This photograph, taken Feb. 21, 2010 by Japanese astronaut Soichi Noguchi, shows the space shuttle Endeavour performing an S-turn to slow its speed during landing, as seen from 220 miles up from the station's new Cupola lookout.
Credit: Soichi Noguchi via Twitter.
When NASA?s space shuttle Endeavour landed safely on Earth Sunday night, reporters weren?t the only ones pointing cameras at the returning spaceship. An astronaut took his own snapshot of the shuttle landing from space.
Astronaut shutterbug Soichi Noguchi of Japan caught a rare view of the shuttle landing from space as the orbiter streaked through Earth?s atmosphere. His photo perch of choice: More than 200 miles (321 km) up and inside International Space Station?s brand-new Cupola, a lookout dome covered in seven windows ? including a huge round one that is the largest space window ever built.
The image shows Endeavour as it is performing a so-called S-turn, one of several turns used to slow a landing space shuttle from Mach 25, the rate they fly when they enter Earth?s atmosphere.
While the zoomed-in image appears grainy, the curve can easily be seen because of the plasma trail left behind by Endeavour as it sailed through Earth?s atmosphere. Astronauts have seen spacecraft re-enter Earth?s atmosphere in the past, but Noguchi is the first to photograph the event from the station?s new lookout.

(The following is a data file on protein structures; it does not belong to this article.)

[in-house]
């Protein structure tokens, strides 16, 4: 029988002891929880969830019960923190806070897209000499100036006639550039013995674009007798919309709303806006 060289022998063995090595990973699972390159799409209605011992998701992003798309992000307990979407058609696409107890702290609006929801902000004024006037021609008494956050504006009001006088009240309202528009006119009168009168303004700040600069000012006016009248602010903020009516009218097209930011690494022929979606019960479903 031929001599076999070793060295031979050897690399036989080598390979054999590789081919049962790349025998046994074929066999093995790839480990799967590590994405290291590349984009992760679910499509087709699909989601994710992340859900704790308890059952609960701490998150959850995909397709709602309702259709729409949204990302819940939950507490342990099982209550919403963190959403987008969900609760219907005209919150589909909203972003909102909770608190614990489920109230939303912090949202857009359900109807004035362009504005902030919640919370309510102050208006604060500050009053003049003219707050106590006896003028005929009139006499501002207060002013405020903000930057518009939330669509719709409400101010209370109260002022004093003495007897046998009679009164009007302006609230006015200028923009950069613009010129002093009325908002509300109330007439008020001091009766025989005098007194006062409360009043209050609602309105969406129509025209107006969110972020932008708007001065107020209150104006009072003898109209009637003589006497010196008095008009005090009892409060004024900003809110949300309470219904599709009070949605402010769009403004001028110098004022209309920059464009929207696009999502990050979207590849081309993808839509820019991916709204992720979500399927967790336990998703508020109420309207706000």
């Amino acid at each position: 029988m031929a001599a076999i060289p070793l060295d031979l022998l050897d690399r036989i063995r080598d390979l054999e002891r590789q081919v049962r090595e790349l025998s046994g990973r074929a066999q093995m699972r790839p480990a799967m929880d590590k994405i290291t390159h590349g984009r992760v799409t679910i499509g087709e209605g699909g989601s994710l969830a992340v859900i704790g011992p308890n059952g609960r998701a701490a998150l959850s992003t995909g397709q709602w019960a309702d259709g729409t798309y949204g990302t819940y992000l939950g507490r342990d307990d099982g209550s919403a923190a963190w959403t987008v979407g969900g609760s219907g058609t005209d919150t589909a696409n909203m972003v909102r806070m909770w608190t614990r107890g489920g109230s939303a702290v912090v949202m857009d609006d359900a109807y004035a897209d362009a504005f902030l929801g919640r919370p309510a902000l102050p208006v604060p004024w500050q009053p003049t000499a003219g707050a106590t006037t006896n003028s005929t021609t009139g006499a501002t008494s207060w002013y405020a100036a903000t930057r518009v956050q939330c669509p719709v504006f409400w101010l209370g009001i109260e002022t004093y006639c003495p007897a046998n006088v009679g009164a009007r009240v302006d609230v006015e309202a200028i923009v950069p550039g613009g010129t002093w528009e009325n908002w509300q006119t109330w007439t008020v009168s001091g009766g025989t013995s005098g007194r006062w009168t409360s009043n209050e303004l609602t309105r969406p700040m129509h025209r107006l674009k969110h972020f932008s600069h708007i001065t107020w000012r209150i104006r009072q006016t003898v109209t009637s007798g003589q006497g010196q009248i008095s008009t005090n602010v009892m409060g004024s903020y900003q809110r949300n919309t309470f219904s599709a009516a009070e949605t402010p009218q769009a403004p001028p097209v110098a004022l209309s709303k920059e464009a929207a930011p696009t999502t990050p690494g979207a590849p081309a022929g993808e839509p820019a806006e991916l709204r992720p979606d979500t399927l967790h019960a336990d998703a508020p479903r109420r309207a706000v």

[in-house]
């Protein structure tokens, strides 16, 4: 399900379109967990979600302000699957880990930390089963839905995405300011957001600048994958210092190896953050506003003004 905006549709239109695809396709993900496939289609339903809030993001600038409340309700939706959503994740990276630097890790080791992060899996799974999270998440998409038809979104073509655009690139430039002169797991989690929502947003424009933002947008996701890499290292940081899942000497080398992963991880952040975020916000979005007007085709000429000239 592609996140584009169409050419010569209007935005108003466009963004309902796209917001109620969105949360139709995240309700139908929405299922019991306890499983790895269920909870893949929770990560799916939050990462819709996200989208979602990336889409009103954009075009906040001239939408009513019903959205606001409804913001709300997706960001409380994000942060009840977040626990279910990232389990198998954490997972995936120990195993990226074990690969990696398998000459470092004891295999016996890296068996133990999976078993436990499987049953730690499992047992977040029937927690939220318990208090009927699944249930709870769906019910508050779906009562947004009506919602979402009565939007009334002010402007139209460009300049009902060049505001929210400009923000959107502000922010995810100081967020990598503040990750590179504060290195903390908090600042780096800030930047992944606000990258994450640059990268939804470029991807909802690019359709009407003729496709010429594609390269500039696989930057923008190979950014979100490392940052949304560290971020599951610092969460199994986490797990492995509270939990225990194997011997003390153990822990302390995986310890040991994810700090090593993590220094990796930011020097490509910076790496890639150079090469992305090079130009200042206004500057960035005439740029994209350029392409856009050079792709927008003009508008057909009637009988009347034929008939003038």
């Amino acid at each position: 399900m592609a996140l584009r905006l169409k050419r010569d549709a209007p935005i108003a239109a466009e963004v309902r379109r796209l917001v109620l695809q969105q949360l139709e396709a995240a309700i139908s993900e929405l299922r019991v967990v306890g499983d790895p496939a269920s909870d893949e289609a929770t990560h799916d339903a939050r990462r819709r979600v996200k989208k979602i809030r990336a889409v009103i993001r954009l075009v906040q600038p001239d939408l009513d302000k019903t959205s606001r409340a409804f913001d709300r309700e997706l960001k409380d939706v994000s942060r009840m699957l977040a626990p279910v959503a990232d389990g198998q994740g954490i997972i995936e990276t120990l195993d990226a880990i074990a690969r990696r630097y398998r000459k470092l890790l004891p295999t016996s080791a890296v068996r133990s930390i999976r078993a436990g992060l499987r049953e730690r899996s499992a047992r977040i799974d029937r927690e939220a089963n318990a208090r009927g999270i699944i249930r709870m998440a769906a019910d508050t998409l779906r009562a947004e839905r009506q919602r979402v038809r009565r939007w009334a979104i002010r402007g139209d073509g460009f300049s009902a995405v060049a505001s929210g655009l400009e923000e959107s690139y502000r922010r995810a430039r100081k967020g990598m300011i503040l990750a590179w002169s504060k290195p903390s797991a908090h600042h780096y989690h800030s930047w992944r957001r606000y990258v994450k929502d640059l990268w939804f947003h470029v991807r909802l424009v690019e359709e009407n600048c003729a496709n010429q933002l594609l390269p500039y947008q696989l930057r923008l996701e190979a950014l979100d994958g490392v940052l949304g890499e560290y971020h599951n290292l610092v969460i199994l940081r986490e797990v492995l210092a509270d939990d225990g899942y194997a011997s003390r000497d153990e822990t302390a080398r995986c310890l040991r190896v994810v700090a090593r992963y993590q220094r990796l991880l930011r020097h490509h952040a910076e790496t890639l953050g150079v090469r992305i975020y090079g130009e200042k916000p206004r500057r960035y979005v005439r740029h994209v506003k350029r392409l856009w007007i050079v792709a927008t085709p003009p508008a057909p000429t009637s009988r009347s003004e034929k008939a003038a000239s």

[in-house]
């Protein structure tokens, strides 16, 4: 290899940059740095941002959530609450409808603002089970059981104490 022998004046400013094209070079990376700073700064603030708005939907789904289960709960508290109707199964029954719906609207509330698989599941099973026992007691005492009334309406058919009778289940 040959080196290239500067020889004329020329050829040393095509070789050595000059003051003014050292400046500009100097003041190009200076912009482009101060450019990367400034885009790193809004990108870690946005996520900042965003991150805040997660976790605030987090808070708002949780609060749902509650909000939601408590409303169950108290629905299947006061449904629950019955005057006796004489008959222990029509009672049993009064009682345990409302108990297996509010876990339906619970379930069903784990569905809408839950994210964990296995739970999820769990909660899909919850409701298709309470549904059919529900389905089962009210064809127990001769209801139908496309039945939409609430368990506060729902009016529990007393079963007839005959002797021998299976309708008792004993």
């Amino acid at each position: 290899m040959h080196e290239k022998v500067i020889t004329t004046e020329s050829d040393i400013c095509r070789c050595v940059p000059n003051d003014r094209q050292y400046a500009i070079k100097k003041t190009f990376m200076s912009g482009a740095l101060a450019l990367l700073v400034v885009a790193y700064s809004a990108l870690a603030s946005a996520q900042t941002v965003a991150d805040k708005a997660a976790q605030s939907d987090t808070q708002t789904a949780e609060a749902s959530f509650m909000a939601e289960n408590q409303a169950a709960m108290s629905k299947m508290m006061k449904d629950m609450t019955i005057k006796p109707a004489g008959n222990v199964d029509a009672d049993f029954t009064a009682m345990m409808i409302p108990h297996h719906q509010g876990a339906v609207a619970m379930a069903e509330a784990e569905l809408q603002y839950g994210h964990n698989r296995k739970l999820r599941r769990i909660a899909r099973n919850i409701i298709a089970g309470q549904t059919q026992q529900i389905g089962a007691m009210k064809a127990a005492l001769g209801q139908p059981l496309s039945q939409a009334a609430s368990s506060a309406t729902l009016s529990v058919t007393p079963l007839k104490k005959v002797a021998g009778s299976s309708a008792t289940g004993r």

?Space Shuttle Endeavour making S-turn during atmospheric re-entry,? Noguchi wrote on his Twitter page, where he posts mission updates and space photos as @Astro_Soichi. ?The first time it was photographed from Space Station Cupola. Priceless.?
Noguchi and the space station were flying about 220 miles (354 km) above Earth at the time he took the photograph. The station typically flies about 17,500 mph (28,163 kph) to stay in orbit, so astronauts have said they have to plan well ahead if they want to catch a clear photo of a specific target on Earth.
The station is equipped with several high resolution cameras, including NASA-issue cameras that come with 400 mm and 800 mm lenses for shuttle heat shield surveys.
The space station?s Cupola is about 10 feet (3 meters) wide and 5 feet (1.5 meters) deep and offers panoramic views of Earth and space to astronauts. It points down toward Earth from the space station?s new Tranquility module, a bus-sized room delivered by Endeavour?s crew before they left the space station on Friday. ?
The photo?s release capped a busy day on the space station, one that started with computer failures that temporarily cut communications between the orbiting lab and Earth.? It was supposed to be a day off for the station crew, so Mission Control promised to give the five astronauts aboard a free day on Wednesday to make up for it.
The space station is currently home to Noguchi, two Americans and two Russians.
Endeavour landed safely at NASA?s Kennedy Space Center in Florida Sunday night at 10:20 p.m. EST (0320 Monday GMT) to end a 14-day mission to the space station.
Noguchi, who represents the Japan Aerospace Exploration Agency, actually released the first photo of Earth taken through the new Cupola windows when they were opened for the first time last week. He has lived aboard the station since December and is in the middle of a six-month mission in space.
Astronauts on the space station are able to post their own images and Twitter updates thanks to a nifty space Internet connection developed by NASA.
The connection allows station astronauts to surf the Internet by using station laptop computers to control a dedicated desktop computer at NASA?s Mission Control room at the Johnson Space Center in Houston.
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